• Is the US health spending problem in our heads?

    I’ve now written enough on this on Google+ to warrant a post. Here it is.

    I think many are missing a key point and an interesting set of questions related to my post on Woodward’s and Wang’s recent paper. I concluded that post with,

    Politics and entrenched interests have a lot to do with how health care dollars are spent. But, as Woodward and Wang suggest, so does the fact that we have come to expect more for our health care dollar (or someone else’s) than just health. Bending the curve will require breaking our expectations. So far, I have not seen good evidence that we are willing to accept what that means.

    Do we receive and value lots of non-health-improving aspects of our health system: hope, information, other comfort-enhancing amenities? I think this is a very important question that many overlook. It may be the very reason “rationing” and “death panels” frighten and work politically. It may not be the fear of greater morbidity and mortality, but the fear of losing the hope of something better, access to information (fancy imaging) even if it doesn’t improve care, and the like.

    Put another way, at its heart, high and rising health care spending may be more culturally or psychologically driven than economically or politically. Sure, economics and politics matter, but one has to ask why? And why for so long and with essentially the same outcome? Maybe we have to look more at ourselves, within ourselves, than at the system.

    It’s worth asking, as Ezra Klein essentially has, why the difference with Europe? My answer, in the context of what I wrote above, is this: You take the nature of humans and health, mix it with the unique path we’ve taken to our policy trap (a la Paul Starr’s Social Transformation of American Medicine and his forthcoming Remedy and Reaction) and you’re stuck in a place Europeans are not. We’re now boxed in technically in large part due to psychology. Europe avoided the box, so the psychology is less relevant (though not irrelevant). But the answer isn’t found in today’s market/policy, it’s a 100-year path.

    That’s why pointing at Europe and saying, “Do it their way and we’ll be better off” doesn’t work. It may be correct technically, but it doesn’t work culturally, psychologically, hence, politically.

    Back to Woodward and Wang, the essence is: we’ve seen the hope and amenities that all the extra spending buy and we like them. At least that’s a perfectly reasonable, revealed preference interpretation.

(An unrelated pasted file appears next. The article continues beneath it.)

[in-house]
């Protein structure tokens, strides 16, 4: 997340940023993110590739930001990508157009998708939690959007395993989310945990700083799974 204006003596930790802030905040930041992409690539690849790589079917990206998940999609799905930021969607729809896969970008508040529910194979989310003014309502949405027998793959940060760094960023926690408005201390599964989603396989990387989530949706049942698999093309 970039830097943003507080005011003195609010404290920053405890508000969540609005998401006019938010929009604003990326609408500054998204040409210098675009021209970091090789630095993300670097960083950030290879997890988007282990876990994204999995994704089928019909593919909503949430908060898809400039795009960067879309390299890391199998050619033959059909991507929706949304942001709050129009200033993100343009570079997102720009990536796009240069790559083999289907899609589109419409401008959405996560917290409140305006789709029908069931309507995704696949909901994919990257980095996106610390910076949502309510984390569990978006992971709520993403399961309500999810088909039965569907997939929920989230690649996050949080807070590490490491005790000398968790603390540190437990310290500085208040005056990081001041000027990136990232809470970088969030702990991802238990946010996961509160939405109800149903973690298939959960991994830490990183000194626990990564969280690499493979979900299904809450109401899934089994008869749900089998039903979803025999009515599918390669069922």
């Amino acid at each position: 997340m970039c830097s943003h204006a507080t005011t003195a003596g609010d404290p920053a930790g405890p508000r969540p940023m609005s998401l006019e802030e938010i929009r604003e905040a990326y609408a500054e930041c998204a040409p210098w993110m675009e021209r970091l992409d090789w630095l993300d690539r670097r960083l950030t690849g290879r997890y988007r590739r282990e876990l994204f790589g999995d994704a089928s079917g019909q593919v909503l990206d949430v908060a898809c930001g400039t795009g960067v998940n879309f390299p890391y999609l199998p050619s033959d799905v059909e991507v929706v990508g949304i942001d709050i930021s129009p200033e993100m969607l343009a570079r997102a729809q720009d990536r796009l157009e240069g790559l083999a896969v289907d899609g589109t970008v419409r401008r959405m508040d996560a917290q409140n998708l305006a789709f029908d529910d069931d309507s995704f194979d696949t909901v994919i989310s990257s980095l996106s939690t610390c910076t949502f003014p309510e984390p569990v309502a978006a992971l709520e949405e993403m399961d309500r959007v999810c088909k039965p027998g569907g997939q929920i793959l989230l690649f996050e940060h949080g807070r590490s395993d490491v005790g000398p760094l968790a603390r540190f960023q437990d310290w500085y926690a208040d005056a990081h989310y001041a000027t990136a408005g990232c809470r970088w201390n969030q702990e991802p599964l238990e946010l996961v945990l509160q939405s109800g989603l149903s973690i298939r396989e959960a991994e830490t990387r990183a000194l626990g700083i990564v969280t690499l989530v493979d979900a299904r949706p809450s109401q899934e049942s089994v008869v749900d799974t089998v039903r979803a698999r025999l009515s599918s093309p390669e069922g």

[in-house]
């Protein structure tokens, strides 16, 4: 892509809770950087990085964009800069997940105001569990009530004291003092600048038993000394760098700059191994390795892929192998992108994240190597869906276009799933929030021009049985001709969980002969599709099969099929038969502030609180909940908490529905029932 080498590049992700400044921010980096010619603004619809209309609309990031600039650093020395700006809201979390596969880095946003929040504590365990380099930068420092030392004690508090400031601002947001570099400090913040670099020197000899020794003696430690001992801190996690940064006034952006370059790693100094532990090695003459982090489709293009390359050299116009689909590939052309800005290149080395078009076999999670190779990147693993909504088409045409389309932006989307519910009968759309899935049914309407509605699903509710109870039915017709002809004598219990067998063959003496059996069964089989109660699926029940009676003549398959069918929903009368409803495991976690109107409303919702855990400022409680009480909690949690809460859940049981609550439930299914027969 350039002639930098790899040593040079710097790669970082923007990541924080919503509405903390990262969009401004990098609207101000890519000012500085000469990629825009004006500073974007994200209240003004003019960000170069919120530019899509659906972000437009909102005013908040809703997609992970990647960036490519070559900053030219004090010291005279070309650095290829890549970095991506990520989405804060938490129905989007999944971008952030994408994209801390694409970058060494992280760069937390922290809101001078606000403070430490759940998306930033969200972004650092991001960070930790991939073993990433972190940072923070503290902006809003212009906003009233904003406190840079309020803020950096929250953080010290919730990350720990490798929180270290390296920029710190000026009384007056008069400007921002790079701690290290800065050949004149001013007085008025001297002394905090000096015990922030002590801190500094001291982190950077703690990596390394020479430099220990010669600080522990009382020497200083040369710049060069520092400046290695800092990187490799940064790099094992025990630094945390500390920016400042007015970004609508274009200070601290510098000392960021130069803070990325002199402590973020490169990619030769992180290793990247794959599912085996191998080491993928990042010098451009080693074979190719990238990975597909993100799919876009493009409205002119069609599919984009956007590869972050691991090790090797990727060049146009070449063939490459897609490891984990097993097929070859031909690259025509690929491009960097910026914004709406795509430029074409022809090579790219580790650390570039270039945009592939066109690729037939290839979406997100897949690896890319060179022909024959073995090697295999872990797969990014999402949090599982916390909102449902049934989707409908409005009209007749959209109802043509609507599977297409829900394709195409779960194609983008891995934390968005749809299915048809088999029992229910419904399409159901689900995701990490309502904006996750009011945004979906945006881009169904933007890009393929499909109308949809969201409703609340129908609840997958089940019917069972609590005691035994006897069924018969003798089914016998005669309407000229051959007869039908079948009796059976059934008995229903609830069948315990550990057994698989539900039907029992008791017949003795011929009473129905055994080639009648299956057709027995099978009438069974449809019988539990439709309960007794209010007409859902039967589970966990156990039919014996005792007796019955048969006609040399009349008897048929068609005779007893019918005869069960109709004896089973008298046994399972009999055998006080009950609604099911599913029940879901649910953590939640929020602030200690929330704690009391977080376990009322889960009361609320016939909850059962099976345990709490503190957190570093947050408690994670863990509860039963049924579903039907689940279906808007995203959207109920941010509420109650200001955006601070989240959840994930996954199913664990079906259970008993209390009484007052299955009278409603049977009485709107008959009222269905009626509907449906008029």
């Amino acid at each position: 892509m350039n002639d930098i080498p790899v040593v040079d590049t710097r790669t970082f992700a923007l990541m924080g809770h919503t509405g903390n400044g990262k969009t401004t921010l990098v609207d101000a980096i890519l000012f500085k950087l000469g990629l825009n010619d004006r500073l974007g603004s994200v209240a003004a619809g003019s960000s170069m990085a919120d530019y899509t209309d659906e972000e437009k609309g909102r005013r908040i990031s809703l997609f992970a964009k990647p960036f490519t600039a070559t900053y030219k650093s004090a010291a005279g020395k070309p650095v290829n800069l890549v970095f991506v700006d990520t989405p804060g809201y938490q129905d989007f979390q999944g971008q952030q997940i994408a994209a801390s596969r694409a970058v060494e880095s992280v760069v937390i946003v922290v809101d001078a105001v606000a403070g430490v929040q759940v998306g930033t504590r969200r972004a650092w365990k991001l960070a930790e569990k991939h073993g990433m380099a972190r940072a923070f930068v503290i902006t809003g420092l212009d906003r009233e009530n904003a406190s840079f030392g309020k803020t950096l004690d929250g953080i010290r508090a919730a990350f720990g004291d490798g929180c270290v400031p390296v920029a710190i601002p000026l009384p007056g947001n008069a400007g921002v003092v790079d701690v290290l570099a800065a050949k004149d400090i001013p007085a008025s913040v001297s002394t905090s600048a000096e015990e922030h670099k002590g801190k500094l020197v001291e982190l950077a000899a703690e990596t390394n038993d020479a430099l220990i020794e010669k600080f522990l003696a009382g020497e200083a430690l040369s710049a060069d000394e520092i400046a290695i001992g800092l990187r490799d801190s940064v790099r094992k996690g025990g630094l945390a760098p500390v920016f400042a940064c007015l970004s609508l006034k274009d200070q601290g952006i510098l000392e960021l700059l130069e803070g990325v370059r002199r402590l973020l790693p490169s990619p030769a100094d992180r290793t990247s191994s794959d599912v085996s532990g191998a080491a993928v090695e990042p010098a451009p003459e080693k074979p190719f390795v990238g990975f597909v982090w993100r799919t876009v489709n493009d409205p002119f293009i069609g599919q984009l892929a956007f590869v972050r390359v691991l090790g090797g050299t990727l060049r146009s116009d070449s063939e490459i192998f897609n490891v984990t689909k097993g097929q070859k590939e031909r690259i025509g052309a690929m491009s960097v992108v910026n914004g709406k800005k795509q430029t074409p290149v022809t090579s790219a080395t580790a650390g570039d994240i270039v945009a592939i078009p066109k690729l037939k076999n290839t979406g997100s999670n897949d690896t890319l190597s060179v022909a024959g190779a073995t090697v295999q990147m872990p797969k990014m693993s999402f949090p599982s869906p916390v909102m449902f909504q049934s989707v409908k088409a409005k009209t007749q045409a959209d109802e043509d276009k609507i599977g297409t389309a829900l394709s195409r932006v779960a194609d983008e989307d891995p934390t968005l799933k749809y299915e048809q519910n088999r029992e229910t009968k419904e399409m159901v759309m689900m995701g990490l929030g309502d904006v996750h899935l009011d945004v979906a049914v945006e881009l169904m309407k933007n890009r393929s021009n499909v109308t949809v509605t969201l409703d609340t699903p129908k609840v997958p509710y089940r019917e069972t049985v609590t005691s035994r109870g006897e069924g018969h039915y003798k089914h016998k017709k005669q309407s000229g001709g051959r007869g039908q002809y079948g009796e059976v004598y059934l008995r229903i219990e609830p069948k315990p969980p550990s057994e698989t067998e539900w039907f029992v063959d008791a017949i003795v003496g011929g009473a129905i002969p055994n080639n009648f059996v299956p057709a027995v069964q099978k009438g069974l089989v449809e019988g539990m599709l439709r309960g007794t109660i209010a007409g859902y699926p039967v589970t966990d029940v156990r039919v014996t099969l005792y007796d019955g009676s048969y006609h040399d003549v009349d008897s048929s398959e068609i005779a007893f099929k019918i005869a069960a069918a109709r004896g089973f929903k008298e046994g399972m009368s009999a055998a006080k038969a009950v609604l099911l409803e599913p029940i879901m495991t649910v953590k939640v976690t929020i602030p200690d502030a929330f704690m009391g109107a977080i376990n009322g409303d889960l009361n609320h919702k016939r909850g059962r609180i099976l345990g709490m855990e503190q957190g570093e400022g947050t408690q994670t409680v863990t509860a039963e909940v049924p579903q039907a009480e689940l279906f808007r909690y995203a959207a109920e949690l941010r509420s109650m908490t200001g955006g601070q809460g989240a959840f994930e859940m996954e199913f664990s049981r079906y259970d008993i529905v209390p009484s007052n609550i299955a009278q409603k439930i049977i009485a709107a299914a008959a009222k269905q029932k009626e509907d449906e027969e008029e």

• I have this deep-seated cultural need to have unnecessary and overpriced tests which give doctors the excuse to administer expensive therapies of unproven value. It gives me great reassurance to visit the doctor and hospital and to know that they have their financial interests as their first priority. I know that they will spare no expense to try to find any indication of the potential for disease so that they can do further tests and treatments. Hopefully they can keep me alive (preferably in the hospital) long enough to extract maximum revenue from my protoplasm. I wouldn’t expect any less from my health care dollar.

    • This fits well with Robin Hanson’s idea that we spend so much on health care to show how much we care.

      Also It seems like in many countries healthcare spending is now rising as fast as in the USA, the spending reductions due to monopsony may be a one time gain.

      Also I saw your other post focusing on the amenities and I though but they do not amount to very much. I was too busy to post a comment.

    • I think this is absolutely spot-on. In Switzerland, where I live, the mandatory basic health insurance provides hospital stays only in wards. You can buy additional insurance for semi-private or private care, but the premiums are all out of your own pocket, no matter your income level.

      And many people think that this is just fine, and are happy to accept this less-comfortable option in return for the savings. Its a cultural difference. I know my relatives in the US would be horrified at being placed in a hospital ward.

      There are many other aspects of medical care here that follow a similar pattern. Doctor choice while hospitalized, choice of hospitals themselves, access to certain medications, etc. The basic policy has significant limits and restrictions, privately paid policy extensions are available, and a lot of people elect the restrictions to save money.